In Florida, a Homeowner’s Association (HOA) and Condominium Association (Condo) can foreclose on your property for a variety of reasons, including non-payment of assessments, unpaid fines, and the failure to fix cited issues
Under Florida law, HOA Foreclosure and Condo Foreclosure is extremely common. Many homeowners originally from other states are unaware that an HOA or Condo can take priority over even a bank’s mortgage in some rare cases. An HOA foreclosure can start as something as small as a missed $100 assessment payment and quickly turn into a $4,000 – $5,000 nightmare. Many attorney’s choose not to defend an HOA Foreclosure case or a Condo foreclosure case because they find that not too many foreclosure defenses exist. Other attorneys may turn down a HOA foreclosure case because the feel that fighting an HOA in foreclosure is like putting out a fire with gasoline.
I am different – I think everyone is entitled to a defense, so long as a good faith argument exists. Additionally, the sums originally in dispute in the Foreclosure could be minimal – less than an attorney retainer – but it doesn’t stop there. The issue generally becomes a pending HOA Foreclosure lawsuit or Condo Foreclosure Lawsuit after the association has sat on its rights for months or even years. Once your case is at that point, where it is filed with a court (generally, a county court) what was once a “small debt” could be multiple times what it was when you last received notification of it.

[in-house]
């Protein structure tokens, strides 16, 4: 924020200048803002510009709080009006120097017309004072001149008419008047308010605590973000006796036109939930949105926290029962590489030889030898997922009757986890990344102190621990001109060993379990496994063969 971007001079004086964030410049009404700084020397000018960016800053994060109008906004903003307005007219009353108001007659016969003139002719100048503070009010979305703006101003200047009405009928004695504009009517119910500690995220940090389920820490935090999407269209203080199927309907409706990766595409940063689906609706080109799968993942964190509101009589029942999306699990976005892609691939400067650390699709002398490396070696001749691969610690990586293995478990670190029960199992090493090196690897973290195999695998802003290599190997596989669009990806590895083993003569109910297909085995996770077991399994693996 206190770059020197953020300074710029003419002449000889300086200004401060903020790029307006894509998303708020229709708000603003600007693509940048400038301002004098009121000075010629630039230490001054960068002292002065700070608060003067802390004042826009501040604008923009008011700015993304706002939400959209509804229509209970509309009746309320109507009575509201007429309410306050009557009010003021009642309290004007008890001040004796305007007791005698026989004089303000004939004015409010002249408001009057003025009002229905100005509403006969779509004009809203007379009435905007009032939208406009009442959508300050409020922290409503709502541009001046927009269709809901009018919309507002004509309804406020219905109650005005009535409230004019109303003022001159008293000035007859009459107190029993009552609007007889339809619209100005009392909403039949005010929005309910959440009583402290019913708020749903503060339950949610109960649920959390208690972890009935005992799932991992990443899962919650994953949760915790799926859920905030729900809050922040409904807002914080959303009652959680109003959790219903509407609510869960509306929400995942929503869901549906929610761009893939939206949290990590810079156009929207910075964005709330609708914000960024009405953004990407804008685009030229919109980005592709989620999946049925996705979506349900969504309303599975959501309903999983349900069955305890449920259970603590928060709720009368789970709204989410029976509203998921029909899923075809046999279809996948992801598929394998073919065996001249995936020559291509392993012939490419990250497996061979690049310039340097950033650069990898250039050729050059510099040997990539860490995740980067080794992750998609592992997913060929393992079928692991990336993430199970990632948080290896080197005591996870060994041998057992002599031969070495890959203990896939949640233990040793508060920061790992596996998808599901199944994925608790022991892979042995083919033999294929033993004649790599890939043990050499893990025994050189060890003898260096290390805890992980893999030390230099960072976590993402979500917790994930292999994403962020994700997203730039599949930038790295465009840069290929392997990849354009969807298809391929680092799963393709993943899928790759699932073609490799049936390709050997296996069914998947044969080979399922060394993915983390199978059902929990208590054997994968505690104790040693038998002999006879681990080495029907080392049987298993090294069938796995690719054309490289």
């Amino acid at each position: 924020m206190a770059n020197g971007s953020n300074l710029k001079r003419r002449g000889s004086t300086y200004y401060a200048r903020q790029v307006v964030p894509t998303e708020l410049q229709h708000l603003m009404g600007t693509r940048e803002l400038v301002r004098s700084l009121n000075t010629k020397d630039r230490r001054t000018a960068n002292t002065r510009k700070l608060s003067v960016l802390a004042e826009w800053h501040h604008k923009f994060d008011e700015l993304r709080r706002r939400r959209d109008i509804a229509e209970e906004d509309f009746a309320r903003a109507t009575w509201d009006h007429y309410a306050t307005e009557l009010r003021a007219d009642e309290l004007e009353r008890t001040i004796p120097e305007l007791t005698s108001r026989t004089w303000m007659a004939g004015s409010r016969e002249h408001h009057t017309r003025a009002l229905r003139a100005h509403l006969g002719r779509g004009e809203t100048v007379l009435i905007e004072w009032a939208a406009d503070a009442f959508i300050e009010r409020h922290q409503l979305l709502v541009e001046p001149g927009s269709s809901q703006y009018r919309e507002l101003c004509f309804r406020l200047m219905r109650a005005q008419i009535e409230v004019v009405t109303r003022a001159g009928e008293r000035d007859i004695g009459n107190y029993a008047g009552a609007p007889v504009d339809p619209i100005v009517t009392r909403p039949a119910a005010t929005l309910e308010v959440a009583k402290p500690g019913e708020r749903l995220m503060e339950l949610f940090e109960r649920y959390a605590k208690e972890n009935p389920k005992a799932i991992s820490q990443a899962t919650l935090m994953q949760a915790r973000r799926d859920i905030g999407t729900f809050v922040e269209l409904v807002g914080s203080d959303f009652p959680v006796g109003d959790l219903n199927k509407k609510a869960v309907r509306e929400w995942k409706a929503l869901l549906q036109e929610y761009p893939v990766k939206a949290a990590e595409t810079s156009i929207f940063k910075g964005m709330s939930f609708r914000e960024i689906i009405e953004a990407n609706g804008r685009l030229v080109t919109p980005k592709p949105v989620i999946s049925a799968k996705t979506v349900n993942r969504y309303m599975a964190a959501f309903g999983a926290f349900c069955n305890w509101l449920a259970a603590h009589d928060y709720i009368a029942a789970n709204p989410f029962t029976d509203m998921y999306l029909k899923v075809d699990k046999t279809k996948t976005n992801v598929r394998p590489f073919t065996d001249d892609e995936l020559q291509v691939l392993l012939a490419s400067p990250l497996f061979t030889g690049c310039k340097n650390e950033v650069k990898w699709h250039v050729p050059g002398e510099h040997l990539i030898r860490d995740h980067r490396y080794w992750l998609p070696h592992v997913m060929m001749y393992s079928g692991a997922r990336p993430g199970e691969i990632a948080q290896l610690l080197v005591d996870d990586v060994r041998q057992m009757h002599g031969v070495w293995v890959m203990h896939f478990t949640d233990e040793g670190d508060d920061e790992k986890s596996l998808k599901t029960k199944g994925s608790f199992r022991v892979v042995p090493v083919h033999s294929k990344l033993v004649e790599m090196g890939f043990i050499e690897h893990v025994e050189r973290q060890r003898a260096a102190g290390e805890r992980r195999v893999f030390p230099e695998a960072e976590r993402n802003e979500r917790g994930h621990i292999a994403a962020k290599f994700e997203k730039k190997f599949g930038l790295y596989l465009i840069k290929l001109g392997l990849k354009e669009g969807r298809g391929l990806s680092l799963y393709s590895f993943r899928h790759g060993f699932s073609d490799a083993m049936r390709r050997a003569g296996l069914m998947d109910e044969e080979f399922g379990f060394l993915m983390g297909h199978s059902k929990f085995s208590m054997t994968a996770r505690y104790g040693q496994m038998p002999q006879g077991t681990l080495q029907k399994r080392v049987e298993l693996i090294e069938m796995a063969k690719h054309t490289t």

There are very few HOA Foreclosure and Condo Foreclosure Defenses. They are often extremely technical, Knowing when to bring a particular defense is the key to winning at trial or resolving your dispute
Many of these defenses are created by statute. If you are involved in a bank foreclosure, there may be some additional arguments on your side. Knowing what to argue in an HOA foreclosure is the key here. Having a in-depth knowledge of the governing documents for the HOA or Condo is the foundation to that defense. Many times, I see a defense that is created only by the fact that I read the bylaws for the association that is suing my client and the attorney that filed the lawsuit did not.
Often these are notice requirements. In other cases, it may be that the HOA does not have the right to file a foreclosure lawsuit. Having an attorney that will take the time to read your governing documents (some are in excess of 70 pages) and frame targeted defenses will make a world of difference for your case.